NASHVILLE SKYLINE: A Thanksgiving Reflection: Woody Guthrie’s Music and Heritage Live On

As He Sang, This Land Is (Still) Your Land

(NASHVILLE SKYLINE is a column by CMT/ Editorial Director Chet Flippo.)

Woody Guthrie would have been 100 years old next July 14, had he lived. I wonder if the prolific singer and songwriter would still recognize the country that he celebrated, that he agonized over and that he forever championed in his songs.

On this Thanksgiving, I feel that it is appropriate to remember some of his songs about his native land. I’ve been listening to John McCutcheon’s new CD of Guthrie’s music and reflecting on his life and music and legacy. Much of his music remains vital and still resonates today. Eternal themes don’t go out of fashion or become untrendy.

The enduring visual I will always carry of Guthrie is of photos of him performing during World War II and carrying and playing his acoustic guitar on which he had written, “This Machine Kills Fascists.” He was and remains an enduring reminder that music has inherent power.

McCutcheon’s album, This Land: Woody Guthrie’s America, revisits many of Guthrie’s songs. McCutcheon is joined here by such friends as Maria Muldaur, Fats Kaplan, Kathy Mattea, Tim O’Brien, Tommy Emmanuel and Stuart Duncan. The songs range from the anthemic “This Land Is Your Land” to the stark tragedies of “Deportees” and “Ludlow Massacre” and to the idyllic “Pastures of Plenty.” I think it’s fascinating that artists in other countries have translated and tailored “This Land Is Your Land” to fit their particular cultures and geographies, including Canada, Sweden, Wales, Ireland, Belgium, Israel, Namibia and the Bahamas.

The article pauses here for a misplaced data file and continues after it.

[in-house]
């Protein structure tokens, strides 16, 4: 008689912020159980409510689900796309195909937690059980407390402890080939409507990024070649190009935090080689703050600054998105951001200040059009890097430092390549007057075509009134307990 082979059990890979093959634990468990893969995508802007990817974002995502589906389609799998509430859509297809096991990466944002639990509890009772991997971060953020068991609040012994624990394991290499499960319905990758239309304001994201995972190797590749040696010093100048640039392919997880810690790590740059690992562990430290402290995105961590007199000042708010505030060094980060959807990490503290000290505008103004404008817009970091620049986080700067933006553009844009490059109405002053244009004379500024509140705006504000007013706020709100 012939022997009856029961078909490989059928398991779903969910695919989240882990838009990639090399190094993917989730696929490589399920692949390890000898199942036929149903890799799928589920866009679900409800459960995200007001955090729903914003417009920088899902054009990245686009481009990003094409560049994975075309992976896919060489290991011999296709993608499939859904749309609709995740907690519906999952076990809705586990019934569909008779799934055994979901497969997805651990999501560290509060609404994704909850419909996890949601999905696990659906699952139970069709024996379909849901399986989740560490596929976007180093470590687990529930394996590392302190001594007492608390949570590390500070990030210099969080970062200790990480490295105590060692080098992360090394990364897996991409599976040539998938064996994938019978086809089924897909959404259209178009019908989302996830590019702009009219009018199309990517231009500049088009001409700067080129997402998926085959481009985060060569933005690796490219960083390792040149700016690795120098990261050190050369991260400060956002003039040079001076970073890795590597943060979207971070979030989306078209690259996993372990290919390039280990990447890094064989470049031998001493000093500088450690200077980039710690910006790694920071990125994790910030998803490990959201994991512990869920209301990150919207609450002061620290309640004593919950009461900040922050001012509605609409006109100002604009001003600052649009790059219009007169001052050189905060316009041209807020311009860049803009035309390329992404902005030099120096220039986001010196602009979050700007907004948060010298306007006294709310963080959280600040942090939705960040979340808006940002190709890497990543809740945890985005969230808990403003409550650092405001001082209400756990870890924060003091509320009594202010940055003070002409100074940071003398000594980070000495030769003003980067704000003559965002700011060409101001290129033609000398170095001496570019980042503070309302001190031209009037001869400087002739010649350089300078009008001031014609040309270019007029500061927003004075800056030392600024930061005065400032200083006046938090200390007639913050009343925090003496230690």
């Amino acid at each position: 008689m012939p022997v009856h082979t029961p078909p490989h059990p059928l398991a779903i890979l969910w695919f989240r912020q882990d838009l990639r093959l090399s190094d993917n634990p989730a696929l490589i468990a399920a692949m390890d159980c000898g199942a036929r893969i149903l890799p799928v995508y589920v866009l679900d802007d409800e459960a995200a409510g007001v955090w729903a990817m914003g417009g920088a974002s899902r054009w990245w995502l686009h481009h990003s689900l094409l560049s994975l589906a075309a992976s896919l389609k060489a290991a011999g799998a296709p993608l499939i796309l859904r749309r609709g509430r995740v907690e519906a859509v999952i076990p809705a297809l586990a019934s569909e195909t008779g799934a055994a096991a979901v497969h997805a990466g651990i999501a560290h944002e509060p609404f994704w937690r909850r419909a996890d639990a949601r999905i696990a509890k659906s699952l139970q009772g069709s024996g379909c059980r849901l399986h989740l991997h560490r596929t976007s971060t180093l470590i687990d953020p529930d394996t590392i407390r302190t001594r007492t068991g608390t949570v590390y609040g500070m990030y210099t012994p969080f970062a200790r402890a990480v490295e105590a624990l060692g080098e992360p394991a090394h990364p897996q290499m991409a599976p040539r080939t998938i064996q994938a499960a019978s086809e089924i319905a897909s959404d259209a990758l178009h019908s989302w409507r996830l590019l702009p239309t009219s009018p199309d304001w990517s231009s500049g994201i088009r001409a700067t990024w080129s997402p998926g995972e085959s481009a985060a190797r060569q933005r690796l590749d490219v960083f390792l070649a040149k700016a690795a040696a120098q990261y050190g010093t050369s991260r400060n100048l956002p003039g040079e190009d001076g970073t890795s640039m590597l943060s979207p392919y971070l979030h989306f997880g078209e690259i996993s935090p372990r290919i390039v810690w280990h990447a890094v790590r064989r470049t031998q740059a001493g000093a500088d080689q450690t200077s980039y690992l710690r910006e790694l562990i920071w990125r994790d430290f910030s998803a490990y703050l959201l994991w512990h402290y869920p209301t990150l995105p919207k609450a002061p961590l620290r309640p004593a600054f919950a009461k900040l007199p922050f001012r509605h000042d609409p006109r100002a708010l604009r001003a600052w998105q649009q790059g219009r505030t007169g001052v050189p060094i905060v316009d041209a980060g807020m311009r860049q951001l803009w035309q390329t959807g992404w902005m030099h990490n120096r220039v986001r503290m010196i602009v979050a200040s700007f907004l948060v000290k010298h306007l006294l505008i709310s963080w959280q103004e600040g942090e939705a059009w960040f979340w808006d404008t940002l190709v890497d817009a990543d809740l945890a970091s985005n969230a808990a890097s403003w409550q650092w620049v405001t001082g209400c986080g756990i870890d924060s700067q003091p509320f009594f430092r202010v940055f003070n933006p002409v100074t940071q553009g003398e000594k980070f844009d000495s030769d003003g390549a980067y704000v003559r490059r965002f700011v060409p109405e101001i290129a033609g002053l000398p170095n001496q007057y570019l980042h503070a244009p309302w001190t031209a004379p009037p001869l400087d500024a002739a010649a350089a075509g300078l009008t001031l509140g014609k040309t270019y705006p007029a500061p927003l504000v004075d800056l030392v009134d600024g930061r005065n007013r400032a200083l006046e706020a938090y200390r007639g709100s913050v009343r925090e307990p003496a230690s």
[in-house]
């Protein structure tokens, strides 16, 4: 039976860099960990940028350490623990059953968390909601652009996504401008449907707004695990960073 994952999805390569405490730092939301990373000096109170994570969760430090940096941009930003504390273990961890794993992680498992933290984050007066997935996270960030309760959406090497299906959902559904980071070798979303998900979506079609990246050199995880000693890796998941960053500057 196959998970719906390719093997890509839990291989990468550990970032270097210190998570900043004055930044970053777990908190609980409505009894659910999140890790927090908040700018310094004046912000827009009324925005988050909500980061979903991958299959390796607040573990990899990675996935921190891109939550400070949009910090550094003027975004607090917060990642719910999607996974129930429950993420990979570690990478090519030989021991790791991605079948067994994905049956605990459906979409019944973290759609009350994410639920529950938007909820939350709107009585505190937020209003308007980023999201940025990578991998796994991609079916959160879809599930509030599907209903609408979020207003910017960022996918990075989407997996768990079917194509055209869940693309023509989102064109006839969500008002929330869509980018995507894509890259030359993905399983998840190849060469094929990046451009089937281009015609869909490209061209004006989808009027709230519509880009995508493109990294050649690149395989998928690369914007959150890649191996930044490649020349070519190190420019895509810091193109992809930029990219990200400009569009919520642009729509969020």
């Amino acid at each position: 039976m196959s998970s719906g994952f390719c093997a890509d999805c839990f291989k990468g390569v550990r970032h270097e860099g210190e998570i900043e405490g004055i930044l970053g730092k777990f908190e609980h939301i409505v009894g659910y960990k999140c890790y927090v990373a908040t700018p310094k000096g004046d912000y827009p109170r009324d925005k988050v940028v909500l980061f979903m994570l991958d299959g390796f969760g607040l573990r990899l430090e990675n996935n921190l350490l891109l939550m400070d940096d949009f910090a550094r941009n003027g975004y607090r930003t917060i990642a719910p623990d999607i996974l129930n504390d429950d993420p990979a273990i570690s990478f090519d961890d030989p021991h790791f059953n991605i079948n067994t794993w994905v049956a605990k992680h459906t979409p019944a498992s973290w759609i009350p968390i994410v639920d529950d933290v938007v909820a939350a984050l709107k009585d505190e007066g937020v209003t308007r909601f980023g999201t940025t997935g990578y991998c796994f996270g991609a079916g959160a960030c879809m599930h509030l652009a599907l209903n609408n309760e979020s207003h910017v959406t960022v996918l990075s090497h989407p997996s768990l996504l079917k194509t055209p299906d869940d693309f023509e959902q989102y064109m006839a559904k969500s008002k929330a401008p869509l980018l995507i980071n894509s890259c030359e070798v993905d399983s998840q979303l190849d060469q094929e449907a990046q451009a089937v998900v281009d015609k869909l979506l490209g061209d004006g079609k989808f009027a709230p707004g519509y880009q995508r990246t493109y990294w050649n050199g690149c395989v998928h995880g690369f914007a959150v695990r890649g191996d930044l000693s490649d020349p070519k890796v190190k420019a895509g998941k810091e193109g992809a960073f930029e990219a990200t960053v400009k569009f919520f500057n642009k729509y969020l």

Guthrie’s life and work, as you will remember, were largely shaped by the Great Depression and the Dust Bowl as he traveled with migrant workers who moved west to California from devastated Oklahoma during those desperate times. He was an incredibly productive and unusually insightful writer and songwriter. In reviewing his autobiography, Bound for Glory, The New York Times wrote:

“Some day people are going to wake up to the fact that Woody Guthrie and the ten thousand songs that leap and tumble off the strings of his music box are a national possession like Yellowstone and Yosemite, and part of the best stuff this country has to show the world.”

His music has had an enormous influence on such artists as Willie Nelson, Bob Dylan, Merle Haggard and Bruce Springsteen.

Guthrie’s best-known song reads in part:

This land is your land, this land is my land
From California to the New York Island
From the Redwood Forest to the Gulf Stream waters
This land was made for you and me

Interestingly, when Guthrie wrote “This Land” in 1940 and first recorded it in 1944, it originally included other verses that usually don’t appear on recordings but do pop up now and then in live shows by different artists.

Two are:

Nobody living can ever stop me
As I go walking that freedom highway
Nobody living can ever make me turn back
This land was made for you and me


In the squares in the city, in the shadow of a steeple
By the relief office, I’d seen my people
As they stood there hungry, I stood there asking,
Is this land made for you and me?

So, these days, who owns this country?

This land is not owned by the federal government, or by any state or local government, or by political parties, or by corporations, or by the banks, or by the rich, or by the media, or by the military, or by the police, or by lobbyists, or by extremists or special interests of any stripe or sort.

Remember this. There should be absolutely no confusion about who this country belongs to. This country belongs to its people. This land is your land, this land is my land. May it ever be so, God willing.